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Assessing Infants and Children with VABS

written by: Mayflor Markusic • edited by: SForsyth • updated: 9/11/2012

The VABS is a popular assessment tool to evaluate the social skills of minors, usually from preschool to 18 years old. But there is another version of the VABS that can be utilized to assess the development of infants and toddlers.

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    VABS for the Youngest Children

    The Vineland Adaptive Behavior Scale (VABS) for infants and toddlers is called the Vineland SEEC Scales. The SEEC stands for Social-Emotional Early Childhood. Similar to the original VABS, the Vineland SEEC was developed by Sara S. Sparrow, Domenic V. Cicchetti and David A. Balla. But, unlike the original VABS that is used for preschool-age children and older, the Vineland SEEC is developed specifically for children of ages zero to 5 years and 11 months. Instead of the usual four behavioral domains found in the VABS (Communication, Daily Living Skills, Socialization, and Motor Skills), the Vineland SEEC Scales has three. These are:

    1. Interpersonal Relationships
    2. Play and Leisure Time
    3. Coping Skills

    There will be scores for each of these and then a total score that is referred to as the Social Emotional Composite. The composite score is interpreted to describe the infant or toddler's ability to pay attention, to recognize verbal and nonverbal ways of expressing emotions, to work cooperatively with others, to observe and develop relationships, and to manage and regulate behaviors.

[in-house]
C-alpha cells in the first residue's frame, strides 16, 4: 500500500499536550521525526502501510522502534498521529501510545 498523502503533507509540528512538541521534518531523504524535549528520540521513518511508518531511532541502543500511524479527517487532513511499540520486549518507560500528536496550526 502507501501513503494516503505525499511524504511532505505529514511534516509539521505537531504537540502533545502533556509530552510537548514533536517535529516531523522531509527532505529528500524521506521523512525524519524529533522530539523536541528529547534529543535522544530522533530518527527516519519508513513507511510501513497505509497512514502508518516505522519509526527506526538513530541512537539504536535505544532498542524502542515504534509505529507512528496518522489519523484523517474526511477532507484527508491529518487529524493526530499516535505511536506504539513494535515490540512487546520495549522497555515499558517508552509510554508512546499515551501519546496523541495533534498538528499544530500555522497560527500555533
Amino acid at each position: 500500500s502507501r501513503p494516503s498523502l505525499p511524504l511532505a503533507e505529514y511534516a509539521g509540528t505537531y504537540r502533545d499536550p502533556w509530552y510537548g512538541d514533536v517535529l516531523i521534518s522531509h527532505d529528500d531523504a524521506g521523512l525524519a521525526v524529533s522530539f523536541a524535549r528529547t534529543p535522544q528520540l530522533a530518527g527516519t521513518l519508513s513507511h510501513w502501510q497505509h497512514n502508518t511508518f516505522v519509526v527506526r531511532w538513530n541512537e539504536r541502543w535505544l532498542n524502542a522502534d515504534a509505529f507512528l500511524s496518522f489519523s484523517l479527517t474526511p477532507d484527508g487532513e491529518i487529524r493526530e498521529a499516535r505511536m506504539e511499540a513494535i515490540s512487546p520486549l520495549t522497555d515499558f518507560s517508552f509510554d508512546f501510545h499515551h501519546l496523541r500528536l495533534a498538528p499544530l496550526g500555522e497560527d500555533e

The Vineland Social-Emotional Early Childhood Scales utilizes the same semi-structured interview format found in the VABS. The respondent is the parent, the guardian, or the caregiver. The questions, however, are fewer and the administration time is shorter. In the original VABS, the Survey Form has 297 questions while the Expanded Form has 577. In the Vineland SEEC Scales, there is a total of 122 questions (44 for Interpersonal Relationships, 44 for Play and Leisure Time, and 34 for Coping Skills). The questions are open-ended and centered around crucial developmental milestones of infants and toddlers.

    Although the questions are open-ended, there are five general categories of answers for each item. These are:

    1. Usually performs
    2. Sometimes performs
    3. Never performs
    4. Never had the opportunity to perform
    5. Don't know or never observed the child to perform

    Due to the complexity of interpreting the answers to the open-ended questions, the administrator must be a highly trained psychologist, preferably one with a graduate degree. The results of the Vineland SEEC will reveal developmental delays and can be utilized as basis to plan an individualized educational program or a clinical intervention. In such a case, the Vineland SEEC is administered regularly to monitor the progress of the toddler's development.